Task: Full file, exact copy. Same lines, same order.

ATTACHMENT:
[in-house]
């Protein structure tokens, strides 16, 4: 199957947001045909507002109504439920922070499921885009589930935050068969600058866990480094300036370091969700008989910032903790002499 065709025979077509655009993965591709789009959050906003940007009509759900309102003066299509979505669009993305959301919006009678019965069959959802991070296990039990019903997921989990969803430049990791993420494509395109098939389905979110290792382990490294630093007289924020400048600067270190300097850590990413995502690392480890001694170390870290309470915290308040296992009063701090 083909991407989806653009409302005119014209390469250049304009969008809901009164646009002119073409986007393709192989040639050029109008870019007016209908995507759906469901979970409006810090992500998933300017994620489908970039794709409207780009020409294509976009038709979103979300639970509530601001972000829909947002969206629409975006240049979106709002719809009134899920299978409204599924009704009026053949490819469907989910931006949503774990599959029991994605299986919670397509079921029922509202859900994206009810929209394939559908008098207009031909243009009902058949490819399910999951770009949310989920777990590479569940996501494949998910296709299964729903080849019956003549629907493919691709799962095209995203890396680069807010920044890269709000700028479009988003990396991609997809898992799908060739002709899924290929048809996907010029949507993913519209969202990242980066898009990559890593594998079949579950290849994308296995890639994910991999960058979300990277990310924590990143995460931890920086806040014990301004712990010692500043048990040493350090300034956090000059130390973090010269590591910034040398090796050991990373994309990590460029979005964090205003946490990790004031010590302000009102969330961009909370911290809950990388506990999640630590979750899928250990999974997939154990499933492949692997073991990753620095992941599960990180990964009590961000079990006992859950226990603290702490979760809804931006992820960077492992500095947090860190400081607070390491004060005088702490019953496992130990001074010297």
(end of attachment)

[in-house]
């Protein structure tokens, strides 16, 4: 199957947001045909507002109504439920922070499921885009589930935050068969600058866990480094300036370091969700008989910032903790002499 065709025979077509655009993965591709789009959050906003940007009509759900309102003066299509979505669009993305959301919006009678019965069959959802991070296990039990019903997921989990969803430049990791993420494509395109098939389905979110290792382990490294630093007289924020400048600067270190300097850590990413995502690392480890001694170390870290309470915290308040296992009063701090 083909991407989806653009409302005119014209390469250049304009969008809901009164646009002119073409986007393709192989040639050029109008870019007016209908995507759906469901979970409006810090992500998933300017994620489908970039794709409207780009020409294509976009038709979103979300639970509530601001972000829909947002969206629409975006240049979106709002719809009134899920299978409204599924009704009026053949490819469907989910931006949503774990599959029991994605299986919670397509079921029922509202859900994206009810929209394939559908008098207009031909243009009902058949490819399910999951770009949310989920777990590479569940996501494949998910296709299964729903080849019956003549629907493919691709799962095209995203890396680069807010920044890269709000700028479009988003990396991609997809898992799908060739002709899924290929048809996907010029949507993913519209969202990242980066898009990559890593594998079949579950290849994308296995890639994910991999960058979300990277990310924590990143995460931890920086806040014990301004712990010692500043048990040493350090300034956090000059130390973090010269590591910034040398090796050991990373994309990590460029979005964090205003946490990790004031010590302000009102969330961009909370911290809950990388506990999640630590979750899928250990999974997939154990499933492949692997073991990753620095992941599960990180990964009590961000079990006992859950226990603290702490979760809804931006992820960077492992500095947090860190400081607070390491004060005088702490019953496992130990001074010297």